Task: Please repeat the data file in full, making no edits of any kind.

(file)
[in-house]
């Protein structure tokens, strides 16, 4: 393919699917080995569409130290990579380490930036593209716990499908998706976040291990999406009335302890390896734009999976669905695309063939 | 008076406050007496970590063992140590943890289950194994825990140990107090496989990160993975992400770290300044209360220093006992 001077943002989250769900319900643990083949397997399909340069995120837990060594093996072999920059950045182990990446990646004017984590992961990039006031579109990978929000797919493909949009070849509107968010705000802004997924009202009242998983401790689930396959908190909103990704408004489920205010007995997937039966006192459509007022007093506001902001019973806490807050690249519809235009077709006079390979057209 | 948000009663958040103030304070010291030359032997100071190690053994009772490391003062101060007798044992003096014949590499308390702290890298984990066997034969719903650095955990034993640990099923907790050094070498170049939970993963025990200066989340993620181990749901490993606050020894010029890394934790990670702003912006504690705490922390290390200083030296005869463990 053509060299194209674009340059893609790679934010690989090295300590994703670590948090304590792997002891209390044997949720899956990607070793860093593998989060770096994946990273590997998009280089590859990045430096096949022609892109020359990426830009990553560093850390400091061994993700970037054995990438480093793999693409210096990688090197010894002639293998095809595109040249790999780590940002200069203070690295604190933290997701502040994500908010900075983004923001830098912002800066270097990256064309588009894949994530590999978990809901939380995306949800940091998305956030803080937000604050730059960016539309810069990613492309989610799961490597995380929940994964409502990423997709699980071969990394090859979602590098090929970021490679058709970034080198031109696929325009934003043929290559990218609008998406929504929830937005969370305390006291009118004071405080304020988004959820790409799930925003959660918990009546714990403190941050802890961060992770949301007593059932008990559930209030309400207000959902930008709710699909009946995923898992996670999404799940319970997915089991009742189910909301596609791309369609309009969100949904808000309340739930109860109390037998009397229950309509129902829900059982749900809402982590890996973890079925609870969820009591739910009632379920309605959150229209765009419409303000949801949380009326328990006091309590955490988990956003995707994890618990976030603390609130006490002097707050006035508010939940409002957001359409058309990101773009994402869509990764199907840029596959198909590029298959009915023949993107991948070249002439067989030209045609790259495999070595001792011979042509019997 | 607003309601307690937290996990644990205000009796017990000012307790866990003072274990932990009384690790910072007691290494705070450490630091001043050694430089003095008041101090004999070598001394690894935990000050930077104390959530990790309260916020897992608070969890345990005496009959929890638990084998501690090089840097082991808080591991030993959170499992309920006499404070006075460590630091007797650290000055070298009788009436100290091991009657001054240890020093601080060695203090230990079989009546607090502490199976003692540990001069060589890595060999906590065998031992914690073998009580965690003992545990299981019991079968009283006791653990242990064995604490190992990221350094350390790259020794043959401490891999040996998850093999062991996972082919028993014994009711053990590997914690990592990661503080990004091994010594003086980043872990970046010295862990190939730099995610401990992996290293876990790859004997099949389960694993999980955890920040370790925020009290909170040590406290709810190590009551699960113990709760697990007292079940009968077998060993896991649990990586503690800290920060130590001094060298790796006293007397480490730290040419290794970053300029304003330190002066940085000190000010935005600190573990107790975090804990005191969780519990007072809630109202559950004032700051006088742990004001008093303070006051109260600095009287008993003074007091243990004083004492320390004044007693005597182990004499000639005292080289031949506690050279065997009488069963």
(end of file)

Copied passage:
[in-house]
């Protein structure tokens, strides 16, 4: 393919699917080995569409130290990579380490930036593209716990499908998706976040291990999406009335302890390896734009999976669905695309063939 | 008076406050007496970590063992140590943890289950194994825990140990107090496989990160993975992400770290300044209360220093006992 001077943002989250769900319900643990083949397997399909340069995120837990060594093996072999920059950045182990990446990646004017984590992961990039006031579109990978929000797919493909949009070849509107968010705000802004997924009202009242998983401790689930396959908190909103990704408004489920205010007995997937039966006192459509007022007093506001902001019973806490807050690249519809235009077709006079390979057209 | 948000009663958040103030304070010291030359032997100071190690053994009772490391003062101060007798044992003096014949590499308390702290890298984990066997034969719903650095955990034993640990099923907790050094070498170049939970993963025990200066989340993620181990749901490993606050020894010029890394934790990670702003912006504690705490922390290390200083030296005869463990 053509060299194209674009340059893609790679934010690989090295300590994703670590948090304590792997002891209390044997949720899956990607070793860093593998989060770096994946990273590997998009280089590859990045430096096949022609892109020359990426830009990553560093850390400091061994993700970037054995990438480093793999693409210096990688090197010894002639293998095809595109040249790999780590940002200069203070690295604190933290997701502040994500908010900075983004923001830098912002800066270097990256064309588009894949994530590999978990809901939380995306949800940091998305956030803080937000604050730059960016539309810069990613492309989610799961490597995380929940994964409502990423997709699980071969990394090859979602590098090929970021490679058709970034080198031109696929325009934003043929290559990218609008998406929504929830937005969370305390006291009118004071405080304020988004959820790409799930925003959660918990009546714990403190941050802890961060992770949301007593059932008990559930209030309400207000959902930008709710699909009946995923898992996670999404799940319970997915089991009742189910909301596609791309369609309009969100949904808000309340739930109860109390037998009397229950309509129902829900059982749900809402982590890996973890079925609870969820009591739910009632379920309605959150229209765009419409303000949801949380009326328990006091309590955490988990956003995707994890618990976030603390609130006490002097707050006035508010939940409002957001359409058309990101773009994402869509990764199907840029596959198909590029298959009915023949993107991948070249002439067989030209045609790259495999070595001792011979042509019997 | 607003309601307690937290996990644990205000009796017990000012307790866990003072274990932990009384690790910072007691290494705070450490630091001043050694430089003095008041101090004999070598001394690894935990000050930077104390959530990790309260916020897992608070969890345990005496009959929890638990084998501690090089840097082991808080591991030993959170499992309920006499404070006075460590630091007797650290000055070298009788009436100290091991009657001054240890020093601080060695203090230990079989009546607090502490199976003692540990001069060589890595060999906590065998031992914690073998009580965690003992545990299981019991079968009283006791653990242990064995604490190992990221350094350390790259020794043959401490891999040996998850093999062991996972082919028993014994009711053990590997914690990592990661503080990004091994010594003086980043872990970046010295862990190939730099995610401990992996290293876990790859004997099949389960694993999980955890920040370790925020009290909170040590406290709810190590009551699960113990709760697990007292079940009968077998060993896991649990990586503690800290920060130590001094060298790796006293007397480490730290040419290794970053300029304003330190002066940085000190000010935005600190573990107790975090804990005191969780519990007072809630109202559950004032700051006088742990004001008093303070006051109260600095009287008993003074007091243990004083004492320390004044007693005597182990004499000639005292080289031949506690050279065997009488069963």